Feltmann family celebrates 100 years of Modern Auto

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Feltmann family celebrates 100 years of Modern Auto

Modern Auto celebrates 100 years of business. “It makes me feel proud to be a part of it because so many people know who we are,

Modern Auto celebrates 100 years of business. “It makes me feel proud to be a part of it because so many people know who we are," Joseph Feltmann Jr. said, "and what we have done for the community.” Four generations of Feltmanns have worked for Modern Auto.

Sophie Koritz

Modern Auto celebrates 100 years of business. “It makes me feel proud to be a part of it because so many people know who we are," Joseph Feltmann Jr. said, "and what we have done for the community.” Four generations of Feltmanns have worked for Modern Auto.

Sophie Koritz

Sophie Koritz

Modern Auto celebrates 100 years of business. “It makes me feel proud to be a part of it because so many people know who we are," Joseph Feltmann Jr. said, "and what we have done for the community.” Four generations of Feltmanns have worked for Modern Auto.

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The year is 1919. Men once in distant battlefields in Europe are slowly returning to a small town along the Missouri River with only a population of 3,000 called Washington. John Feltmann was among one of the World War I soldiers arriving home, and with the knowledge acquired at Sweeney Automobile School in Kansas City, he opened an automobile repair shop called Modern Auto in a barn on Fifth and Elm Street.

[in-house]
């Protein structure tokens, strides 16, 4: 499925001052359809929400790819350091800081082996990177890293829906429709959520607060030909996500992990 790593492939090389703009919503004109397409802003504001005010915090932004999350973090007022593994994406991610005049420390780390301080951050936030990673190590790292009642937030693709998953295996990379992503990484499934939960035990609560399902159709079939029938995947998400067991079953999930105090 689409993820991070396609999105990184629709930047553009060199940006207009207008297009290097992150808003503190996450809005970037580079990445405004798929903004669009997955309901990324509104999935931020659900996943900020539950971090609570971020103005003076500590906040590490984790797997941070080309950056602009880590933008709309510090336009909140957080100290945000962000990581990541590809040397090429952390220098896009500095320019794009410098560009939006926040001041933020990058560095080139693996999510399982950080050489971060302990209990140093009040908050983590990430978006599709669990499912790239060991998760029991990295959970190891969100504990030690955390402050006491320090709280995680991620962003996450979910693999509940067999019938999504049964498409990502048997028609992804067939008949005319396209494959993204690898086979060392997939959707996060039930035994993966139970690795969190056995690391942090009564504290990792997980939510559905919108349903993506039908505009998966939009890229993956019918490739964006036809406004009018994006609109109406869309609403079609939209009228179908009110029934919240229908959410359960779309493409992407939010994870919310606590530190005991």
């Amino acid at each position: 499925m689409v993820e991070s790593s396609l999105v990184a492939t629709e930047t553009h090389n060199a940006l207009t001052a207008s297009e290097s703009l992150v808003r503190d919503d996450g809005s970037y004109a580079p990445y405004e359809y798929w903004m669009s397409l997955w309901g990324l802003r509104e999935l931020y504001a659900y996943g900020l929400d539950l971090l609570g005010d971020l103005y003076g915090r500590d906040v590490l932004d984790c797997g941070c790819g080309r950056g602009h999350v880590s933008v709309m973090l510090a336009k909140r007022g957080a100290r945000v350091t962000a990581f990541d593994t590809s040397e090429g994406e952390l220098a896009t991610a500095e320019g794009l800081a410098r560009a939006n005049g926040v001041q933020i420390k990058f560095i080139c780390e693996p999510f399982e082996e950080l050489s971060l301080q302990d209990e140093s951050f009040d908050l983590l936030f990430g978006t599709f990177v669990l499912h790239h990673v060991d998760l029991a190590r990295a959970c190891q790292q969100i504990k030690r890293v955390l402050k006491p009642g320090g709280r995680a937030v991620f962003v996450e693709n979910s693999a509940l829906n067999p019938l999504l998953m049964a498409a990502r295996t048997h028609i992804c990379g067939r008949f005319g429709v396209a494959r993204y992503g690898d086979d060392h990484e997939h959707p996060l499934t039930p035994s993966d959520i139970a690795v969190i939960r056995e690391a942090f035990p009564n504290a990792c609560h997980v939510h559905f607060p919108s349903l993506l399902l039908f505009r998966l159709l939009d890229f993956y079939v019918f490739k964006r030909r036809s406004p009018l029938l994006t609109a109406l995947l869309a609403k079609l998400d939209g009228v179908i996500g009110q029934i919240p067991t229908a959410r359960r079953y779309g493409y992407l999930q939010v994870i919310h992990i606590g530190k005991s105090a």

The repair shop established in 1919 became a Chevrolet dealership in 1924 and over the past 100 years obtained Buick, GMC and Cadillac franchises, making it the oldest dealership in Washington. Throughout the expansion of Modern Auto, the Feltmann family’s presence has been constant and influential.

“I think it all comes down to customer service,” Brian Feltmann said. “When you get to a lot of car dealerships, everything centered around the sales department—selling cars is the end all be all. Since my great grandpa started as a service shop, service and customer service has the overall theme of taking care of customers, and I think that goes a long way with people.”